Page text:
About two months ago I was trying to find information that would help me minimize the amount of injuries I was getting due to running. I looked over a number of articles that all told me that heel striking is bad and not the way we were meant to run. The way I understand it is our heel works more like a kick stand when we are not moving and helps us stay on our feet. When we are running we are meant to strike with our mid foot or on the ball of our foot with a nice straight back and slight forward lean at the ankles. At first I wasn't sure about the validity behind what I was reading but I kept on finding more good data to support it.
After reading I went in search of some running videos to see how this looked so I could try to do it myself. I found what I was looking for and I also found a bunch of videos that were linked to some of the articles I had been reading, which helped me get a visual of good and bad form. I decided to put new technique to use when I was able to start running again because at the time I was still injured.
About a week later while at the airport on our way to California I picked up a book to keep me busy on the plan. To my surprise the airport book store actually had "Born To Run" for sale. I had heard a lot about the book but never took the time to read until that morning. The book started out pretty slow. The writer spent a lot of time talking about his running injuries and a trip to Mexico to find this crazy... well not crazy but awesome tribe of running people. Once he finds them in the book gets good. I don't want to talk a whole lot about the book just in case you haven't had a chance to read it and want to which I highly recommend. What I will say is that the book touched on everything I read and more.
When I say it touched on more I mean it talked a lot about minimalist running and bare foot running. Now...I am not going to rip off my shoes start running bare foot. I did try it once on the road and I didn't like that to much because the road is rough and hard and my feet are not. I know there is at least one guy in Rochester I see at some races running bare foot and he is really fast but it's just not for me. I did try it in the grass and ran about a mile and I did like that and will continue to add it to my routine a few times each week as long as the ground isn't covered in snow. All of the researchers and running coaches say this is good for your feet. Running barefoot in the grass helps stranghten the muscles that our running shoes don't use. By making your feet stronger you should have few foot related injuries. Keep in mind that you shouldn't run out to your local park and bang out a 5 mile run in your bare feet. Take it slow and work into it.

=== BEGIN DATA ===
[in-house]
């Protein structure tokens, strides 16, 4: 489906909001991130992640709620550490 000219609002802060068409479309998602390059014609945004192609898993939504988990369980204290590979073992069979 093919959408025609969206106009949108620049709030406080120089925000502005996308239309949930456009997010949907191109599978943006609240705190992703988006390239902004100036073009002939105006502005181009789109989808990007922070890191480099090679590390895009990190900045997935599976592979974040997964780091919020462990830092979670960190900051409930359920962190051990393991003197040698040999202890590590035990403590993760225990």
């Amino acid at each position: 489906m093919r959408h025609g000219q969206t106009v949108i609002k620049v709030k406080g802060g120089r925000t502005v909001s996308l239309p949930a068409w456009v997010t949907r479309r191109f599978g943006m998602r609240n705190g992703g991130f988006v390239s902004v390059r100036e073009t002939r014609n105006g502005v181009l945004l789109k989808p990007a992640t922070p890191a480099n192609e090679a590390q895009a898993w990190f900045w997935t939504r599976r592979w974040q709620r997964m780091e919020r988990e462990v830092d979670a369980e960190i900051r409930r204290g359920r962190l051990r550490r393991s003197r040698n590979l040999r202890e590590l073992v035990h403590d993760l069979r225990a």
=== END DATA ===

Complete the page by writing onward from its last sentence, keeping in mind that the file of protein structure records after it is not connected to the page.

Anyway, when Rose and I went for our first run in California I tried to make a conscious effort not to land on my heel when we went for both of our runs in California. Later the first day I didn't have any extra pain associated with my injury. That was the first time since the early spring of this year I could say that. I knew by the end of the trip I was on to something. For the last month I have run almost every day. At first I had to cut my mileage back some because this new technique was causing some calf pain but that didn't worry because me everything I had been reading said that this would happen.
What I have noticed is that my thighs don't get as tired on long runs, my pain is gone and my hip tightness is slowly going away. I went for 7 mile run trail run last week and really focused on trying to feel smooth. I didn't want to feel like I was bouncing down the trail but more like gliding down the trail. By the fourth mile I was starting to feel it and over the last 3 miles of my run I dropped a minute of my average pace and only saw my heart rate rise a few beats per minute. My legs felt great and by the end of my run I wanted to keep going but I had other things to do that day so I stopped and got in my car and drove home. What I noticed is that I had shortened my stride and leaned forward a little bit. I felt like my legs just reloaded when they hit the ground under me and kept me moving. This got me thinking more about one other change I have been thinking about making.
I don't want to run on my bare feet but a number of companies make a "zero drop" or minimalist running shoe. The shoes don't have the raised heels running shoes have had since the 70's. The goal of the shoe is to make you run like you were meant to run by landing on your mid foot or ball of your foot because you won't have all of the heel cushion. The shoe is also much more flexible and allows your foot to work like it was meant to work. I have not yet been to the running store to try them out yet because I am not ready for new shoes and if I like them I will want to buy them right away. I have done a lot of homework and I think I know what shoes I want to try out. The Vibram Five Fingers look pretty cool but I know they won't work for me. I have some pretty crazy looking toes. My toes are ugly enough that my older brother Todd would tell me to keep my socks on until I was married and one of the first things my wife looked at on our little girl was her feet to make sure she didn't have my ugly toes. Fortunately my daughter has nice normal looking feet. I am interested in trying what Saucony, Brooks and Merrell have to offer and would love to hear from anyone who has already tried minimalist shoes.
As soon as I try the minimalist shoes I will write more about them. Until then be safe and watch out for all of the people on the road who are not watching out for you.